EDCTP Alumni Network

Fostering excellence and collaboration in the next generation of researchers

Call Career Development Fellowship (CDF)
Programme EDCTP2
Start Date 2021-05-01
End Date 2021-09-22
Project Code TMA2019CDF-2729
Status Active


Peer-led HIV self-testing to improve HIV testing and linkage to HIV care among men in two fishing communities in rural Uganda: a pilot intervention (PEST4MEN)

Host Organisation

Institution Country
Busitema University Uganda

Current Organisation

Busitema University

Current Job Title

Senior Lecturer


Role Committee/board Start Date End Date
Editorial Board Member BMC Public Health 2019
Academic Editor PLoS ONE 2017 2021
Associate Editor AIDS and Behavior 2010 2021


Institution Degree Year
Makerere University, Uganda PhD

Areas Of Specialisation

Human Immuno-deficiency Virus (HIV)


Matovu JK , author
Gray RH , author
Kiwanuka N , author
Kigozi G , author
Wabwire-Mangen F , author
Nalugoda F , author
Serwadda D , author
Sewankambo NK , author
Wawer MJ , author
AIDS and behavior

Background: Novel interventions are needed to reach young people and adult men with HIV services given the low HIV testing rates in these population sub-groups. We assessed the feasibility and acceptability of a peer-led oral HIV self-testing (HIVST) intervention in Kasensero, a hyperendemic fishing community (HIV prevalence: 37-41%) in Rakai, Uganda.

Methods: This study was conducted among young people (15-24 years) and adult men (25+ years) between May and August 2019. The study entailed distribution of HIVST kits by trained "peer-leaders," who were selected from existing social networks and trained in HIVST distribution processes. Peer-leaders received up to 10 kits to distribute to eligible social network members (i.e. aged 15-24 years if young people or 25+ years if adult man, not tested in the past 3 months, and HIV-negative or of unknown HIV status at enrolment). The intervention was evaluated against the feasibility benchmark of 70% of peer-leaders distributing up to 70% of the kits that they received; and the acceptability benchmark of >80% of the respondents self-testing for HIV.

Results: Of 298 enrolled into the study at baseline, 56.4% (n = 168) were young people (15-24 years) and 43.6% (n = 130) were adult males (25+ years). Peer-leaders received 298 kits and distributed 296 (99.3%) kits to their social network members. Of the 282 interviewed at follow-up, 98.2% (n = 277) reported that they used the HIVST kits. HIV prevalence was 7.4% (n = 21). Of the 57.1% (n = 12) first-time HIV-positives, 100% sought confirmatory HIV testing and nine of the ten (90%) respondents who were confirmed as HIV-positive were linked to HIV care within 1 week of HIV diagnosis.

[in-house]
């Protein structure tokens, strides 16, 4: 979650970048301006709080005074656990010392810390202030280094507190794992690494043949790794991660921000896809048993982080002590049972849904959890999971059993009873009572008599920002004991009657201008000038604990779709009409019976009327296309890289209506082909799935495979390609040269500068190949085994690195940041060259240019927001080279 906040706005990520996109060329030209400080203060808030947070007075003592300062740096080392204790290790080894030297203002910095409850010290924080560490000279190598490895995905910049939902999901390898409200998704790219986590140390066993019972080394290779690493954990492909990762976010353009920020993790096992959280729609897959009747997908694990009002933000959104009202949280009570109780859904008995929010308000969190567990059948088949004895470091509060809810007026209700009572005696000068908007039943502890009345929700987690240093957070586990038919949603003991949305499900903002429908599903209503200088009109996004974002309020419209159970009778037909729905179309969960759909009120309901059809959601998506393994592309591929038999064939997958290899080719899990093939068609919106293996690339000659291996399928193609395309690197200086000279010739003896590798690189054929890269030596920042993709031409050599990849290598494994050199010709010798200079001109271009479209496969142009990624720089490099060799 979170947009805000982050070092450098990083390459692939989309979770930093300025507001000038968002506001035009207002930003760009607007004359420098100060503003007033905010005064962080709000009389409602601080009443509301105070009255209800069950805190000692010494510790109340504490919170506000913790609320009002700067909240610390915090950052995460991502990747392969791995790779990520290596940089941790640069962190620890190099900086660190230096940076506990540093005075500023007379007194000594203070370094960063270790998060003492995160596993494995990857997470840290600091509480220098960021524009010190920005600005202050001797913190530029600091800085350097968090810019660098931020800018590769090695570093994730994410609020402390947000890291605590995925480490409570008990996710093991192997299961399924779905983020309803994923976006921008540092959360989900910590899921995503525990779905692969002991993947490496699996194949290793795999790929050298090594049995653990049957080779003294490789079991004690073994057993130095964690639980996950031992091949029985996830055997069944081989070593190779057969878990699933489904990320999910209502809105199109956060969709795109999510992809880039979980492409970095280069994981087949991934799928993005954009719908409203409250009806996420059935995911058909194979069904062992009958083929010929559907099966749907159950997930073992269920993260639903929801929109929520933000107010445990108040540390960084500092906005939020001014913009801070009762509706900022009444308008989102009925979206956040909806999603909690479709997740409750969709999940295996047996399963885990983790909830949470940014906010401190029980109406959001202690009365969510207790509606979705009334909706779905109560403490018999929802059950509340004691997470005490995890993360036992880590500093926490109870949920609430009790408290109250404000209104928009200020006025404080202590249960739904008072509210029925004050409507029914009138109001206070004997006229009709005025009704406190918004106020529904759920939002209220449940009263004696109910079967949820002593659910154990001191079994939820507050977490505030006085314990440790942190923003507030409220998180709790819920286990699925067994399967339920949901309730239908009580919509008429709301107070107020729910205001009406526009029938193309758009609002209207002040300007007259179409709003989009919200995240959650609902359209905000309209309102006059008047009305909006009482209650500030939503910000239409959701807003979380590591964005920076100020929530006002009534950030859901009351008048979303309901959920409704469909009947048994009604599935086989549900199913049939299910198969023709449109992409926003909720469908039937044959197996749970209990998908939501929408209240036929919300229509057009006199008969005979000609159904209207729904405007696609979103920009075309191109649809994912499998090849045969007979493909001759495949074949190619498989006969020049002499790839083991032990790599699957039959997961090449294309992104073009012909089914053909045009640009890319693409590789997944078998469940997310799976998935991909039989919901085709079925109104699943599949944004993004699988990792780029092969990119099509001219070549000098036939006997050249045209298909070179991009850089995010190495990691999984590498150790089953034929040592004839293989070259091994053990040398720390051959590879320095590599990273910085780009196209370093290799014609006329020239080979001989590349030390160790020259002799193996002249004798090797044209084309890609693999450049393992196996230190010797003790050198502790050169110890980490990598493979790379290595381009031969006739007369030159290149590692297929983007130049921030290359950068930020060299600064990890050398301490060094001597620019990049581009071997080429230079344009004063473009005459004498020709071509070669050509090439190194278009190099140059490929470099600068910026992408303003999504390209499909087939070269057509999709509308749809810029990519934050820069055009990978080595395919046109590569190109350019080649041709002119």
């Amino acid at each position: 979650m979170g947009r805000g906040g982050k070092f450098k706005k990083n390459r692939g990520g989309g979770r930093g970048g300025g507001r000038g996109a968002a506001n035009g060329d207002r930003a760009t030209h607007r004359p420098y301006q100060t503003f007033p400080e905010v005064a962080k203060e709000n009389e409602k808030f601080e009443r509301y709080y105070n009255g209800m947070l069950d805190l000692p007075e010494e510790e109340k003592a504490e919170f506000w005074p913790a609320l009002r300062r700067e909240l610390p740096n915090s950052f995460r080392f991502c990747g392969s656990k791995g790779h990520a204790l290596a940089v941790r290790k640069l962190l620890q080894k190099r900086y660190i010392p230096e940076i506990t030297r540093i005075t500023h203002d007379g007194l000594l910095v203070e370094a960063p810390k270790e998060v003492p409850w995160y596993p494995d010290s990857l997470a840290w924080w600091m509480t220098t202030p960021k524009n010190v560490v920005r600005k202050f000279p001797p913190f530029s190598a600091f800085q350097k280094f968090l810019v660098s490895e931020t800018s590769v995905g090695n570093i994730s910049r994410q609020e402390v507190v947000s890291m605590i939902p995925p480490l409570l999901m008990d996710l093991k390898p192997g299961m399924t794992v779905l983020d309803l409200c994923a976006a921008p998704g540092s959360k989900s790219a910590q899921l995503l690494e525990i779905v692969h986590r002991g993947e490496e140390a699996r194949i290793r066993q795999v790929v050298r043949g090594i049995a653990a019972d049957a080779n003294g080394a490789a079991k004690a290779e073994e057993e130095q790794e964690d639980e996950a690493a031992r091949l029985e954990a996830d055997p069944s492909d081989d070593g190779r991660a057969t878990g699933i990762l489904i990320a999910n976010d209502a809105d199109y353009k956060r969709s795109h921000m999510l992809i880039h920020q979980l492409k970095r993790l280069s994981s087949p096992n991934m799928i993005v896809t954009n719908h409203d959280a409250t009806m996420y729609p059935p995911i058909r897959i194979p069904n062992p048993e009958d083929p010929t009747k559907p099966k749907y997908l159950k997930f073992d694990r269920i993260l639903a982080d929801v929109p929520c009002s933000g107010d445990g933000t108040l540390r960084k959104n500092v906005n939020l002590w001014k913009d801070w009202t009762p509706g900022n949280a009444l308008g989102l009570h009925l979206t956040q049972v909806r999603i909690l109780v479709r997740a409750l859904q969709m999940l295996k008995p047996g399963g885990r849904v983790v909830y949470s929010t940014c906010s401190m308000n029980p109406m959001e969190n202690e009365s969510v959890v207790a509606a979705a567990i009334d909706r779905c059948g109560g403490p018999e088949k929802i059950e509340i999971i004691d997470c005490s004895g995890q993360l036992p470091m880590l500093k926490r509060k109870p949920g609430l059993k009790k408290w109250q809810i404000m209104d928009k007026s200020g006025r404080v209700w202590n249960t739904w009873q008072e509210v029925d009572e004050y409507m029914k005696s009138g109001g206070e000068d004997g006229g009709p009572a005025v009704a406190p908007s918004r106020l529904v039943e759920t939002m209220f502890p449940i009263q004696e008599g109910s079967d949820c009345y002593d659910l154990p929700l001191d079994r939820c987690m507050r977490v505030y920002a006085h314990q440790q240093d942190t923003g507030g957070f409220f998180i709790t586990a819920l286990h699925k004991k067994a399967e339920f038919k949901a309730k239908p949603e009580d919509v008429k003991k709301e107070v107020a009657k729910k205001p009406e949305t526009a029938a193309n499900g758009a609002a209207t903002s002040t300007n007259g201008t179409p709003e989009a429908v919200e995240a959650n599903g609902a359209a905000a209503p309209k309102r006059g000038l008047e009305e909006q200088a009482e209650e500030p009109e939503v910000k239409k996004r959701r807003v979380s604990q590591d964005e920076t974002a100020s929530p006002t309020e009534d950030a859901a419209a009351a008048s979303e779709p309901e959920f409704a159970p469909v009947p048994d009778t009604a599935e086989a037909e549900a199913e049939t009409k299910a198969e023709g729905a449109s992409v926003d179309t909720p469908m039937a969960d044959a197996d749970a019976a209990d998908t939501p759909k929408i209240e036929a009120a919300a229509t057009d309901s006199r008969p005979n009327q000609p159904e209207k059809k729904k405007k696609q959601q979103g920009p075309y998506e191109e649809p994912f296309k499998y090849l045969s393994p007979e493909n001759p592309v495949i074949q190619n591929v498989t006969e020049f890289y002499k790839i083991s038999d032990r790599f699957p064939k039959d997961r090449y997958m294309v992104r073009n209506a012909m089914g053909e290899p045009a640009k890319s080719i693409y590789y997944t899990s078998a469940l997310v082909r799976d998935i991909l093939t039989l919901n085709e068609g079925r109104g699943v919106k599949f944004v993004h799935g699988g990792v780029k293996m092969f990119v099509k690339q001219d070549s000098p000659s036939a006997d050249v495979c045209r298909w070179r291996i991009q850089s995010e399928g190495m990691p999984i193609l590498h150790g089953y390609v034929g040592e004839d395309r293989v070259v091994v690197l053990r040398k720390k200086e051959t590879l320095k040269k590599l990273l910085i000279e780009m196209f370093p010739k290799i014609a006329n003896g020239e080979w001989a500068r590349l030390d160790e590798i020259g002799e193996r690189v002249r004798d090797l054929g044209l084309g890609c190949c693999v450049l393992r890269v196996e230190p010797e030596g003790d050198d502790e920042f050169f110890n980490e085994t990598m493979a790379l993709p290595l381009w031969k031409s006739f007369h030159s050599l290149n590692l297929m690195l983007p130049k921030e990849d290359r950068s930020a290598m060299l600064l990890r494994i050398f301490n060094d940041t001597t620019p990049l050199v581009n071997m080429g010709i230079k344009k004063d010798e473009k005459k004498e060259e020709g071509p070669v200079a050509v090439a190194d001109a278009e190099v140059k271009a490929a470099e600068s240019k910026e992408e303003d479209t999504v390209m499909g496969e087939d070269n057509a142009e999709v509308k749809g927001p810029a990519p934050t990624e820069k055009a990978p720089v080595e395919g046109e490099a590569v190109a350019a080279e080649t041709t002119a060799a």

Conclusion: Our findings show that a social network-based, peer-led HIVST intervention in a hyperendemic fishing community is highly feasible and acceptable, and achieves high linkage to HIV care among newly diagnosed HIV-positive individuals.



Joseph Matovu
Name Country Institution
Joseph KB Matovu Uganda Busitema University
1. To assess acceptability of a peer-led HIV self-testing intervention in the two fishing communities 2. Determine linkage to and retention in HIV care among newly diagnosed HIV-positive men following peer-led HIV self-testing
Kalangala and Buvuma islands, Lake Victoria
Study Design:
Prospective cohort study
1. Percentage of previously untested men and HIV-negative men who last tested for HIV more than 3 months ago who tested for HIV through peer-led HIV self-testing 2. Percentage of first-time HIV-positive men who were linked to HIV care following peer-led HIV self-testing 3. Percentage of HIV-positive men linked to HIV care who are retained in HIV care as 18 months post-enrollment
Start Date:
End Date:

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